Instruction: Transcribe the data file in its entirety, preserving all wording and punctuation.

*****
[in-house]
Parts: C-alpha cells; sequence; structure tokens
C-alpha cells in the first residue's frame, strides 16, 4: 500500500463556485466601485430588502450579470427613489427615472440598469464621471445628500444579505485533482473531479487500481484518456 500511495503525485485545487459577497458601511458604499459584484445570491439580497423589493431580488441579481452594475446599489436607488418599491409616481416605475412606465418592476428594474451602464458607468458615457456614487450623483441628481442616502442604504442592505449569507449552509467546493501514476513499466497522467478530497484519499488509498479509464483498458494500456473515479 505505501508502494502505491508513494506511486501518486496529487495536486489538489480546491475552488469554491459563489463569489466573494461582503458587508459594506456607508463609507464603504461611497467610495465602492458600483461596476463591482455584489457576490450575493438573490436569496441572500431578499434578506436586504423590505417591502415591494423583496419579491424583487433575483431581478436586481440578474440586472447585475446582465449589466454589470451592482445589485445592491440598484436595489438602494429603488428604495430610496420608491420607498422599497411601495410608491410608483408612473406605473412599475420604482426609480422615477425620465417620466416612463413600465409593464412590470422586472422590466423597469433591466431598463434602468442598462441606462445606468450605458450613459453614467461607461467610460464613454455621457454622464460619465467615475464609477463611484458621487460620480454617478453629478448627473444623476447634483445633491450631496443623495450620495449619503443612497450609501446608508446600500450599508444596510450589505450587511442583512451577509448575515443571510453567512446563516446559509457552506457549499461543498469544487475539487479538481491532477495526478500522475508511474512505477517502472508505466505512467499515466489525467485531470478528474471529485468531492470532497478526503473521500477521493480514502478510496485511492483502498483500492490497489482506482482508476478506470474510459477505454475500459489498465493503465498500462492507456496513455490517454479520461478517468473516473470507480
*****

[in-house]
Parts: C-alpha cells; sequence; structure tokens
C-alpha cells in the first residue's frame, strides 16, 4: 500500500463556485466601485430588502450579470427613489427615472440598469464621471445628500444579505485533482473531479487500481484518456 500511495503525485485545487459577497458601511458604499459584484445570491439580497423589493431580488441579481452594475446599489436607488418599491409616481416605475412606465418592476428594474451602464458607468458615457456614487450623483441628481442616502442604504442592505449569507449552509467546493501514476513499466497522467478530497484519499488509498479509464483498458494500456473515479 505505501508502494502505491508513494506511486501518486496529487495536486489538489480546491475552488469554491459563489463569489466573494461582503458587508459594506456607508463609507464603504461611497467610495465602492458600483461596476463591482455584489457576490450575493438573490436569496441572500431578499434578506436586504423590505417591502415591494423583496419579491424583487433575483431581478436586481440578474440586472447585475446582465449589466454589470451592482445589485445592491440598484436595489438602494429603488428604495430610496420608491420607498422599497411601495410608491410608483408612473406605473412599475420604482426609480422615477425620465417620466416612463413600465409593464412590470422586472422590466423597469433591466431598463434602468442598462441606462445606468450605458450613459453614467461607461467610460464613454455621457454622464460619465467615475464609477463611484458621487460620480454617478453629478448627473444623476447634483445633491450631496443623495450620495449619503443612497450609501446608508446600500450599508444596510450589505450587511442583512451577509448575515443571510453567512446563516446559509457552506457549499461543498469544487475539487479538481491532477495526478500522475508511474512505477517502472508505466505512467499515466489525467485531470478528474471529485468531492470532497478526503473521500477521493480514502478510496485511492483502498483500492490497489482506482482508476478506470474510459477505454475500459489498465493503465498500462492507456496513455490517454479520461478517468473516473470507480